In the last four to five years, the majority of American women who get a tattoo have been putting it in the same place: the small of their backs.
This type of tattoo is often referred to as a "bumper sticker," a "chick spot," a "girl spot," a "California license plate," or a "tramp stamp." The most popular designs for these tattoos are: butterflies, flowers, tribal designs and Chinese characters called kanji.
Tattoos are more prevalent now than they have been at any time in American history. An estimated 39 million or one out of every seven people in North America has at least one tattoo, according to en.Wikipedia.org. Once considered taboo because of their associations with criminality, tattoos have become a main stream trend.
Throughout history tattoos have had a myriad of meanings for various cultures. Some have had positive meaning and signified status and others had negative implications as they were used simply a means of identifying people.
Tattoos have signified social rank and rites of passage for Polynesians and for the Maori of New Zealand. Capitan James Cook's expedition to Tahiti in 1769 and subsequent South Pacific voyages in the 1770s made tattoos popular among European sailors. Wikipedia also states the word "tattoo" is traced back to the Tahitian word tatu or tatau, "meaning to mark or strike." Sailors had crucifixes tattooed on their backs to avert flogging as punishment.
Tattoos also indicated mob membership in the yazuka – the Japanese mafia and in the triad in Hong Kong. Phaseloop.com, a web site dedicated to human rights for foreign prisoners, states from the 1960s – 1980s, 20-30 million Russian prisoners used tattoos as statements against authority. Tattoos are still common in American prisons.
People have also been tattooed against their will. During the Holocaust the ka-tzetnik followed by a number was a means of identifying Jewish people in concentration camps.
Tara Wolfstar, 43, a registered nurse and the master tattoo artist at Enchanted Ink in Boulder, Colorado, said she first saw the lower back tattoo emerge in the early nineties, and it has grown in popularity exponentially. The trend picked up in 2001 and is still going strong. Well over half of her clients want their tattoo placed on the small of their backs. Joe Martinez, 33, a tattooer at Bolder Ink, said that 70-80 percent of his female clients get their tattoo on their mid-lower back and attributes the location's popularity to the fashion of low-riding pants.
Today, the lower back tattoo often has personal significance to the recipient. Wolfstar added, a lot of women get a tattoo after a divorce; it can also be an age marker, among other symbols.
"It is art and it should have meaning. I know what it means…I could care less if someone judges or stereotypes me," said student Stephanie Shucard, 24, who recently had her lower back tattooed with the Celtic symbol for the rowan tree in honor of her 2 ½-year-old son, Rowan. The tattoo is an intricate design of interwoven branches with berries, representing the path of life. She suffered for her art; describing the tattooing sensation as feeling "like someone was taking a needle to a sunburn. When it hit the bone I got a buzzing sensation up to the top of my neck."
No anesthesia is used for the procedure since it constricts skin cells and prevents the ink from setting into skin. Martinez warned that torso areas are more painful than arms and legs. Wolfstar said when a woman ovulates it is difficult to get the ink into the skin, when she is menstruating the pain is more intense.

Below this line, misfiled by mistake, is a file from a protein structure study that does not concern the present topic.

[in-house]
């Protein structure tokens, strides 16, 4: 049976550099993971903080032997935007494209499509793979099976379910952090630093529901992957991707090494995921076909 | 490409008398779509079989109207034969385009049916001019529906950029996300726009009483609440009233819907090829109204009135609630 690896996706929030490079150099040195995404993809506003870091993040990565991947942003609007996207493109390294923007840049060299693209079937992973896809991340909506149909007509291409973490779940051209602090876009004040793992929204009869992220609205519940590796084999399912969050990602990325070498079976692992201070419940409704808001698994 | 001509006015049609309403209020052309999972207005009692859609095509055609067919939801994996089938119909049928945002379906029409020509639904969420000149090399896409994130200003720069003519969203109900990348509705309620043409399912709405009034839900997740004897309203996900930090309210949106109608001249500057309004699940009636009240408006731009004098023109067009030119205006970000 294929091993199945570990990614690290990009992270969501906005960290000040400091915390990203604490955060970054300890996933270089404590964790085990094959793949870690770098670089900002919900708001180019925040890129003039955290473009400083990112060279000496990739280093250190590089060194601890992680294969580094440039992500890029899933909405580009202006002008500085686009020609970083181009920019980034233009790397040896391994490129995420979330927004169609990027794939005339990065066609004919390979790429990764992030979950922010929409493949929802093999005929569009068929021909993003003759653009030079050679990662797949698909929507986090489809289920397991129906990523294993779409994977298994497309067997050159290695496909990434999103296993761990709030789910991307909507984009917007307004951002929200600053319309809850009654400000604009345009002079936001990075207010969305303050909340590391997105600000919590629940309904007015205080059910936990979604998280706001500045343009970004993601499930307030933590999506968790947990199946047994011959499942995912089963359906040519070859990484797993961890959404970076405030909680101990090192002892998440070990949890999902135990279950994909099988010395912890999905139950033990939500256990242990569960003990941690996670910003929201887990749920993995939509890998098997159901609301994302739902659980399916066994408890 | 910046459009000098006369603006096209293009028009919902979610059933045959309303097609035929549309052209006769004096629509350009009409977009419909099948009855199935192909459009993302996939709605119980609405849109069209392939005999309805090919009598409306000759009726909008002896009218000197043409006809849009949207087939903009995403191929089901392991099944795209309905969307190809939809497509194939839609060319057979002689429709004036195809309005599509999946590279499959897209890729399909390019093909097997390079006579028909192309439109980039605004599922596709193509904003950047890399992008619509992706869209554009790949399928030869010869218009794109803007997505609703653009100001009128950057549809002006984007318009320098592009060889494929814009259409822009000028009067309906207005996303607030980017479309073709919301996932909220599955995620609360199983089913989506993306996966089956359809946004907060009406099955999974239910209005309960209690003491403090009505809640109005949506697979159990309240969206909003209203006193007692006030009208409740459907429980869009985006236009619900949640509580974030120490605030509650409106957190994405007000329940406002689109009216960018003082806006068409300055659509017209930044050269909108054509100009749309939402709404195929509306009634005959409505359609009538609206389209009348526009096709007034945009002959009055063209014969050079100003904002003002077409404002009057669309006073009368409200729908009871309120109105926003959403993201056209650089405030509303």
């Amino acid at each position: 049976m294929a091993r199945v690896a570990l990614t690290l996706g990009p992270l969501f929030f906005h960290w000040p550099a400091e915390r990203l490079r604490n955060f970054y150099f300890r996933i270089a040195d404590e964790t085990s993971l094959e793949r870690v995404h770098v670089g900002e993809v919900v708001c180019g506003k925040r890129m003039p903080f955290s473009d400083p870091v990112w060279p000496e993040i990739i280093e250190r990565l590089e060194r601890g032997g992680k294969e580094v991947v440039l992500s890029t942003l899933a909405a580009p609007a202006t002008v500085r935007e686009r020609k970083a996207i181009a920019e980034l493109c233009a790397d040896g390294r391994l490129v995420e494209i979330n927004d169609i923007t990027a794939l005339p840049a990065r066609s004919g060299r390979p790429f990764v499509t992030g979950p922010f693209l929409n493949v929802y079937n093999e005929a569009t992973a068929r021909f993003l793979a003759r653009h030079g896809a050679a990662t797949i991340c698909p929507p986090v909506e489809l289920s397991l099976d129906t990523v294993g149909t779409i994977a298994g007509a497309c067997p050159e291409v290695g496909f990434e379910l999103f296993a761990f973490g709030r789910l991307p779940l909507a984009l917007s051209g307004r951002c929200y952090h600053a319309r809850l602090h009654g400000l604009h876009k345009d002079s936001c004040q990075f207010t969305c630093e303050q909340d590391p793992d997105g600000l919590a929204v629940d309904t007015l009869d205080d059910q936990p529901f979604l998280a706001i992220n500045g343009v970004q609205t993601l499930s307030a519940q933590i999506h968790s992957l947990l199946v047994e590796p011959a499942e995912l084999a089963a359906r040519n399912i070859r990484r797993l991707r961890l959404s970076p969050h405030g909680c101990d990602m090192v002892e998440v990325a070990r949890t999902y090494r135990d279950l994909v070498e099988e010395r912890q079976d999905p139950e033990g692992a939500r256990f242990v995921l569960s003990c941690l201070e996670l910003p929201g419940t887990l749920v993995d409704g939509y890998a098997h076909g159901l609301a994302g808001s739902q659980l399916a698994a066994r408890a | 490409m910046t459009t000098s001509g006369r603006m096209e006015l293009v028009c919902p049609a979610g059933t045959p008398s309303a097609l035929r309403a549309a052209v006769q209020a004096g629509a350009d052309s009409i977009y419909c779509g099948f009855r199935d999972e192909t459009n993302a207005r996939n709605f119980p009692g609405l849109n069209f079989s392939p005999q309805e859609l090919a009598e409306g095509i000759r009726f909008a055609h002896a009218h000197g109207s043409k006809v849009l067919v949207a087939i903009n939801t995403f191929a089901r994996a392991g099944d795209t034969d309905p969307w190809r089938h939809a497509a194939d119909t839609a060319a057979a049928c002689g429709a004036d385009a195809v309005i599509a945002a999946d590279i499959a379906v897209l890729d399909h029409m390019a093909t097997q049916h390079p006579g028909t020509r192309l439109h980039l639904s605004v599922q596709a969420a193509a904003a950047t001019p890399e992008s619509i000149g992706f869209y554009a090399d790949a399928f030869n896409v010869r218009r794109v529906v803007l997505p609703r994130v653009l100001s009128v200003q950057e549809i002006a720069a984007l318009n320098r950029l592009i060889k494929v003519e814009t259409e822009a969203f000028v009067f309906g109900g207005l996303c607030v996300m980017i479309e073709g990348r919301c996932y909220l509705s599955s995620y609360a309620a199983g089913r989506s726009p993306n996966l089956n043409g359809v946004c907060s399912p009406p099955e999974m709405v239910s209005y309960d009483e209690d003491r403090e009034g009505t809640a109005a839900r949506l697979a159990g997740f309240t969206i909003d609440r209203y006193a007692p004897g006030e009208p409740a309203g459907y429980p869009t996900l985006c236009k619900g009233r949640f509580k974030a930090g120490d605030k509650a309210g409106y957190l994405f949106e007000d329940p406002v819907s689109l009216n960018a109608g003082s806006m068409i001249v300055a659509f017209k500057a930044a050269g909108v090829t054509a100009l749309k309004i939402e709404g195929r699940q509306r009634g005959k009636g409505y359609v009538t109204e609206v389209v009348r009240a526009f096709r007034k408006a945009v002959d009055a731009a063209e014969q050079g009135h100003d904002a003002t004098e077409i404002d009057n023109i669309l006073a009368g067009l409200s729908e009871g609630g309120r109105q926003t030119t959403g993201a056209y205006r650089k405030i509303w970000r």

"If you have tattoos you have to be ready to hear people comment on them," said Grace Larson, 23, who has tolerated some tactless remarks. She went against the butterfly and flower tattoo majority by getting a traditional "Sailor Jerry" scull tattoo on her mid-lower back. Sailor Jerry tattoos are a set of designs created by sailor and tattoo artist Norman Collins, which were especially popular among American sailors during the 1940s. She likes the location of the tattoo because, "It's kind of in a discreet spot. You can see it if you bend over."
Shucard also said, "Girls consider it a sex symbol. It's considered more sexy to show more of your lower back."
Hidden or not, others such as librarian Jenny Gerke, 30, choose to keep their skin tattoo-free. Gerke said that she could never get a tattoo because, "Your tastes change over time. What seemed really cool to me at 18…it's not the same things that are cool to me at 30."
Two men had mixed feelings on the trend. Film studies student Daniel Ellis, 27, said, "Body art can be rather tasteful and attractive regardless of placement," but added that in terms of a woman's physical appeal, "I think it detracts; in the vast majority of cases it's not attractive." Journalism graduate student Dana Query, 35, said, "I have seen some that I think are attractive, but generally I'm not too crazy about them. I've seen some that are too big or gaudy. It's just a total turn off."
The price of a bumper sticker tattoo ranges from $65 to $600 depending on the tattoo parlor, the size of the tattoo, and the amount of detail and color. Oftentimes tattoo subjects have to go for more than one sitting to have the detailing completed.
"It's a really stupid place to put a tattoo," said Wolfstar. She elaborated, saying that part of the body goes through changes with pregnancy and age. A woman's hips widen with pregnancy and with age it is common for fat to be deposited at the base of the spine. Over years of normal development, a bumper sticker tattoo could take on a different shape than the one intended by the artist and the client. "That's the thing working with a living canvas, it's all a crap shoot. I would definitely not put one there on myself."